"They were excited, they were grateful to the government of Canada; they told us how grateful they are," said Ariana Yaftali, co-founder of the Afghan-Canadian Women's Organization in Winnipeg, who was also there to greet them.

"They just feel and they smell the freedom in this country and they look forward to their new house, new life."

Yaftali said the family left Kabul 18 days ago and spent two weeks in quarantine in Canada. It will take time for them to process what they went through, she said. 

"They are carrying some trauma with them because they escaped the persecution and chaos."

The family of 10 was greeted outside the Winnipeg James Armstrong Richardson International Airport as they were shuttled to a temporary place to stay. (Accueil Francophone)

Their arrival also created flashbacks for Wahabi, who came to Canada as a refugee in 2008. When she was young and her brother had just been born, the Wahabi family fled the Taliban and became refugees in Pakistan.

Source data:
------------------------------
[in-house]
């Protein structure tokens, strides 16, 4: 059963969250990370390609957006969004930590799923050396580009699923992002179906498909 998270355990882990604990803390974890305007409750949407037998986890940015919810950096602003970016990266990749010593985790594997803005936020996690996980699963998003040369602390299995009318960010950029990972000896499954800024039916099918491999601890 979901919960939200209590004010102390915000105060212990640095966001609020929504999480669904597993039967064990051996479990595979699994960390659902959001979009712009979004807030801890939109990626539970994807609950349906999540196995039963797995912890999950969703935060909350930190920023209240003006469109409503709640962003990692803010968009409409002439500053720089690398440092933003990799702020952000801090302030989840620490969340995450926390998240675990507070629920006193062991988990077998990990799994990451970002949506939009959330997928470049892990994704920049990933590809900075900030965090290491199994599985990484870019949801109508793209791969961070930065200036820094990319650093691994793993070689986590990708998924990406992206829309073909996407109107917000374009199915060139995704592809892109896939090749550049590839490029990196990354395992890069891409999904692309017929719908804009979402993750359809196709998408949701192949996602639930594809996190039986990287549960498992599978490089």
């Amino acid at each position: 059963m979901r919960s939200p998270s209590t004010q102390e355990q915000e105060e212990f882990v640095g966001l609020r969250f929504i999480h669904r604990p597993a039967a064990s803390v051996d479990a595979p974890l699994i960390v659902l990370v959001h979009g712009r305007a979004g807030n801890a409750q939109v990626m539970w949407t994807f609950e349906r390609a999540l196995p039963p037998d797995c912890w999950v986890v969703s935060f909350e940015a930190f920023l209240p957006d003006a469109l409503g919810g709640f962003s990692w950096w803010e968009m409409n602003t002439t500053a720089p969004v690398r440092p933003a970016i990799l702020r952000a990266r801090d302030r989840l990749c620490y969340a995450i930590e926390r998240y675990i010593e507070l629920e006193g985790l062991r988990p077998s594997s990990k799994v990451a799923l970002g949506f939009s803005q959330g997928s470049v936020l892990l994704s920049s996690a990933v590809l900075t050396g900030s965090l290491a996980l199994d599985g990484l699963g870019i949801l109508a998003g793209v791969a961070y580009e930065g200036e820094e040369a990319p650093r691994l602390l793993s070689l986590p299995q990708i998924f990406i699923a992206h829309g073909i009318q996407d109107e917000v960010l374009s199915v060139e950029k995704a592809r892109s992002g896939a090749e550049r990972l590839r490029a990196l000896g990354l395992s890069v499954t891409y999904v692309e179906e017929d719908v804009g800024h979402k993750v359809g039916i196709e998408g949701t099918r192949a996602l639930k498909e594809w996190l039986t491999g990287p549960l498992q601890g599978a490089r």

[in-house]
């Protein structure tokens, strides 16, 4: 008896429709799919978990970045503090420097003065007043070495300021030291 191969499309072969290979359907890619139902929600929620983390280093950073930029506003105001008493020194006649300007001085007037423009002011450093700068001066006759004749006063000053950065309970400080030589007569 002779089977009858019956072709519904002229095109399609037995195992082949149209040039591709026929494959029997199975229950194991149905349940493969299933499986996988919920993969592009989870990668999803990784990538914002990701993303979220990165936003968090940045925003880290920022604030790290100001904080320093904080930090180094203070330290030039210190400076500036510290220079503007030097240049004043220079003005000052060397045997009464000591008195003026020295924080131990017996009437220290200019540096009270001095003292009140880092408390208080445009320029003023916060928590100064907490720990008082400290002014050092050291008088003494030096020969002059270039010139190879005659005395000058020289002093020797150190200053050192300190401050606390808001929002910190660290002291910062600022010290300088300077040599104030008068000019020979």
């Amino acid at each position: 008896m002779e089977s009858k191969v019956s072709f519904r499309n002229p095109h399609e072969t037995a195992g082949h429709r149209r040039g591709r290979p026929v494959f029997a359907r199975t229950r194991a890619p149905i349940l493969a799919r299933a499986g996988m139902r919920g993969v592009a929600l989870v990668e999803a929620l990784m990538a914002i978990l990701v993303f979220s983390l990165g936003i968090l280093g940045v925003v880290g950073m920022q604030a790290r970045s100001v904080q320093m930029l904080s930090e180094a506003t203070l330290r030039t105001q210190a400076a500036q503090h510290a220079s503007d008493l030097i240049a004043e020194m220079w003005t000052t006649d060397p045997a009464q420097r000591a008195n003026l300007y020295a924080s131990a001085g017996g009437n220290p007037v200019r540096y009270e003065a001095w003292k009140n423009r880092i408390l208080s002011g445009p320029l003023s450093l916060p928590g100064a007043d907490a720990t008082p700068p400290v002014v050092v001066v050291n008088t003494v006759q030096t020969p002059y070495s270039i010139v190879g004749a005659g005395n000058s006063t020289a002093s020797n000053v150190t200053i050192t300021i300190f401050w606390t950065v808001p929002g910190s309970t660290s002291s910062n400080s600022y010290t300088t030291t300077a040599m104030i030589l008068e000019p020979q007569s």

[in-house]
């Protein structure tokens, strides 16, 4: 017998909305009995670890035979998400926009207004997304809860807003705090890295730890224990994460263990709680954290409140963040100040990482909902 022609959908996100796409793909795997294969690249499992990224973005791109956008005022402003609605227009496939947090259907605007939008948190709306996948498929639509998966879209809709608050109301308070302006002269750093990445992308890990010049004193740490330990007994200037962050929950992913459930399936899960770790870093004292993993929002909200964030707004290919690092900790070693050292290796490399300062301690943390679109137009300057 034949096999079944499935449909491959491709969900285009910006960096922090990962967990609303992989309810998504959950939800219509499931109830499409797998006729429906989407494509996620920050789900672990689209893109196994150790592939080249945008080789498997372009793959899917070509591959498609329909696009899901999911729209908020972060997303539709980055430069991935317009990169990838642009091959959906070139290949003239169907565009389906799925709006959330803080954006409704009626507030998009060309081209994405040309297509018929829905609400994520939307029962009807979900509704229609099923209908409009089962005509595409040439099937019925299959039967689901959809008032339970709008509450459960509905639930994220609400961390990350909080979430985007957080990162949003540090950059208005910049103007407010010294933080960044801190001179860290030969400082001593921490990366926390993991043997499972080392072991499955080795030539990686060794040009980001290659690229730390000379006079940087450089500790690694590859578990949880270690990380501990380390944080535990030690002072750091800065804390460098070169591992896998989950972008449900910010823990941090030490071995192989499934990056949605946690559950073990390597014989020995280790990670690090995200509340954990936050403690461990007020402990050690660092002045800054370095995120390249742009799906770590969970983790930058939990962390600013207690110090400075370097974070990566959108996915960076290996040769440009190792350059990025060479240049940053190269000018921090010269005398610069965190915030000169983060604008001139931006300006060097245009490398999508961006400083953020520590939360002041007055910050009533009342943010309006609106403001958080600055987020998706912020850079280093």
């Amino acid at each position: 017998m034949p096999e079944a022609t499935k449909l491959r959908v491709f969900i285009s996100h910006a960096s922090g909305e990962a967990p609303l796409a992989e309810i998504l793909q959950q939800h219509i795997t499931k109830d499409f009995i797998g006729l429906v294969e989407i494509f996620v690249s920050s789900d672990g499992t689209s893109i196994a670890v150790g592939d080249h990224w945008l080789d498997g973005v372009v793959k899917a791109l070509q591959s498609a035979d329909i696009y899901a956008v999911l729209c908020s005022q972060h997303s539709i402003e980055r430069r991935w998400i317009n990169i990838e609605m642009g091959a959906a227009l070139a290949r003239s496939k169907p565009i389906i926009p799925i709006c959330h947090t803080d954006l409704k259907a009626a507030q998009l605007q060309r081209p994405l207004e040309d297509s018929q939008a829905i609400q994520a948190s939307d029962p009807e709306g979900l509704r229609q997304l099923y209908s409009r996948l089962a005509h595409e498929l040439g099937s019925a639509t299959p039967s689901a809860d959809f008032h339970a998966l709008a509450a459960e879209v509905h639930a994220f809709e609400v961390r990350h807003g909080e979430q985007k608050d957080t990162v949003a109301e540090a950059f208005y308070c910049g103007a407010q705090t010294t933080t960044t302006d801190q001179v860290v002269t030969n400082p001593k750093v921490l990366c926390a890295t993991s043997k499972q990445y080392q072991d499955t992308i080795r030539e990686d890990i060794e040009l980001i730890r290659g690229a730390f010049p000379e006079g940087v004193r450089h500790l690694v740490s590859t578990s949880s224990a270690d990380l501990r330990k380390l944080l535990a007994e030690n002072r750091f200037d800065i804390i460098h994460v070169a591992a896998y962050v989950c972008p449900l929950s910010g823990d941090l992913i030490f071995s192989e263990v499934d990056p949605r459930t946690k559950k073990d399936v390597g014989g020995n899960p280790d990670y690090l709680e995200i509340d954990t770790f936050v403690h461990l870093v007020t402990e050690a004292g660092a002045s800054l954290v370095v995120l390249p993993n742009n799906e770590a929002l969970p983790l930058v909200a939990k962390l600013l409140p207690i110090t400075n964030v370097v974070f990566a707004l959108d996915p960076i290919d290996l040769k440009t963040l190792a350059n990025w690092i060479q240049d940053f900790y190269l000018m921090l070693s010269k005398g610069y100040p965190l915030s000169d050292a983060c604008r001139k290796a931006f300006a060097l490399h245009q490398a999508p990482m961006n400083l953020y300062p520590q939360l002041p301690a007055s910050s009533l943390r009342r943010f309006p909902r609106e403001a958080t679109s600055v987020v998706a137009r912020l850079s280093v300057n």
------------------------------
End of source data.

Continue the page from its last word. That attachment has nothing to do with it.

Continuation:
They lived there for a decade before coming to Canada. She said she felt traumatized earlier this month when she heard the Taliban, who had been pushed into hiding during the two-decade-long war in Afghanistan, had begun to take over again.

"I just had all my memories come back to life. It was like 1:30 a.m. when we got to Winnipeg and we were so tired, but just so relieved with my mom and my sister and brother," Wahabi said.

"We just needed that familiar voice to just say, 'Hey, I'm an Afghan,' and you know, 'Welcome' in our language. So just being able to provide that for them last night was so powerful.